Dick – I’m sorry about that. I figured a link that only North Americans could use was better than no link at all. If I find a better service, you can bet I’ll link to that, instead. I tried making a recording straight from my boombox for y’all, but even with all the effects in the Audacity software, my cheap-ass mike still made it sound like shit.
Hal – Yeah, fear of death has spoiled religion, along with so many other things. But it has given us a lot of good ghost stories and zombie films! And communion, yeah – that’s another big part of being in the groove that I didn’t have time to go into here.
Glad to “meet” another Hooker-n-Heat fan! Canned Heat was one of the few 60s blues-rock bands I really respect, and they knew how to get out of the way and let Hooker be himself.
As usual your start and finish did a good job in twisting my expectations right into an unattached pretzel. I love it when refurbishing an old room becomes a discussion on the merits and demerits of joining organized religion, but not before touching upon the significance of droning in music.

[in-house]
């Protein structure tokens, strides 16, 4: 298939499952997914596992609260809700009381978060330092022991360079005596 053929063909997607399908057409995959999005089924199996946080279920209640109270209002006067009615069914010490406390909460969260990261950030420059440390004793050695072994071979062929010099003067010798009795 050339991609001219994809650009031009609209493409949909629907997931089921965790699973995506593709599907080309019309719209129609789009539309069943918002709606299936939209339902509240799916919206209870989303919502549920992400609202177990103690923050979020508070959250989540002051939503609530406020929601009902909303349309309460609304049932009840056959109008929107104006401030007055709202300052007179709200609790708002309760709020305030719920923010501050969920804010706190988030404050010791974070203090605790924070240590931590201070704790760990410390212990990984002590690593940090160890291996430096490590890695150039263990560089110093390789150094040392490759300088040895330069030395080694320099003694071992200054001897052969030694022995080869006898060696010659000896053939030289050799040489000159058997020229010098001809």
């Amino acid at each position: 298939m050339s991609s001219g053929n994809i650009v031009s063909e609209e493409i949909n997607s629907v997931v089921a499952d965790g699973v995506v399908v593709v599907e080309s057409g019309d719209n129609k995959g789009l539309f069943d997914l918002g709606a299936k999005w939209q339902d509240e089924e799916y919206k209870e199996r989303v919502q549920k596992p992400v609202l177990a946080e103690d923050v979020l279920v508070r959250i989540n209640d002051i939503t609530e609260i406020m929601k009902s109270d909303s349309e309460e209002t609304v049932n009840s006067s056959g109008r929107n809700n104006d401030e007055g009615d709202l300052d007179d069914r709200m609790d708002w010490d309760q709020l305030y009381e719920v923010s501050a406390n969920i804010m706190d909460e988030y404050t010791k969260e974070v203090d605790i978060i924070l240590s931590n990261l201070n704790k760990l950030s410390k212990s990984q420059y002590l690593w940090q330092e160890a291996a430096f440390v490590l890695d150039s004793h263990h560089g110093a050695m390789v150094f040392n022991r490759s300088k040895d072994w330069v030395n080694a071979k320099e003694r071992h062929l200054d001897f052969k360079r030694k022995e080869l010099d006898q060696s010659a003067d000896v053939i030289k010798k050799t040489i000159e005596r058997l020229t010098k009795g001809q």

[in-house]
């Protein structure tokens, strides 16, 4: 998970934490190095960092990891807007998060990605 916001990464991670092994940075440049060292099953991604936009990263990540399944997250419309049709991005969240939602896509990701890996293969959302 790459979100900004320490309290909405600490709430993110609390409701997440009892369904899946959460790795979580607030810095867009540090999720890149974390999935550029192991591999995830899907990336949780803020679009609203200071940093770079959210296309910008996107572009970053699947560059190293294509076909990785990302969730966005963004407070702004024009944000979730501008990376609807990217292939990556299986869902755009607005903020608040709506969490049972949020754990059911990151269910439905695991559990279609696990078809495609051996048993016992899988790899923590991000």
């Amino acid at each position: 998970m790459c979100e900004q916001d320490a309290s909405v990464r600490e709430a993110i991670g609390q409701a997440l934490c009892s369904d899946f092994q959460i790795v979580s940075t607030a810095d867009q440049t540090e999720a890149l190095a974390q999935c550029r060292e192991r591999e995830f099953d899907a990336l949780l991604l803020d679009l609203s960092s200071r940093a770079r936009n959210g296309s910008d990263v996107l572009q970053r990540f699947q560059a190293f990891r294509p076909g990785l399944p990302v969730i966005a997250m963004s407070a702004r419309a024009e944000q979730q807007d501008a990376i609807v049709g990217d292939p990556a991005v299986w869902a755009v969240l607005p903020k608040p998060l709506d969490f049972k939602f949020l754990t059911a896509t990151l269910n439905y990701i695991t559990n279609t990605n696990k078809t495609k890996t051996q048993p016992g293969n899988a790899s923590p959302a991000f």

Since you also lived in Japan you must have wondered about the way Japanese manage to run a society without any particular commitment to organized religion. People outside Japan often seem to think of Japanese as “Buddhist” or “Shinto”, but in truth they are both and neither and seem to slip from one philosophy to another without any of the western sense of inconsistency. I know of almost no one who “goes to church” and no one who argues about evolution or thinks it strange to go to a Shinto priest for a birth naming, a Christian church for a wedding, and a Buddhist temple for a funeral. In fact, the Japanese are the most intrinsically “unattached” people I know. And yet they lead lives filled with ethos. Living here has helped me more to find no need to look for or single out any of the organized religions than any of the long discussions I’ve had about all of them. It’s one of the things I love about Japan, that ability to look at the roots of living as a very down-to-earth relationship with the “real world”.
Miguel – Thanks for the comment. You’re right about Japan, of course, and the same could also be said about the vast majority of the world’s population historically. Most “religions” haven’t really even had a separate identity as such; there were simply different orders or medicine societies or pilgrimage associations that people could join for shorter ar longer lengths of time, depending on their need; society-wide initiation rituals; and a welter of other activities and beliefs aimed at healing and preserving harmony between individuals, society, nature, and the dead. Japan is unique only in being the largest and most modern nation-state to preserve this ancient way of being. And of course, it has also produced its share of highly original religious thinkers worthy of export: Bankei, Shinran, Dogen, etc.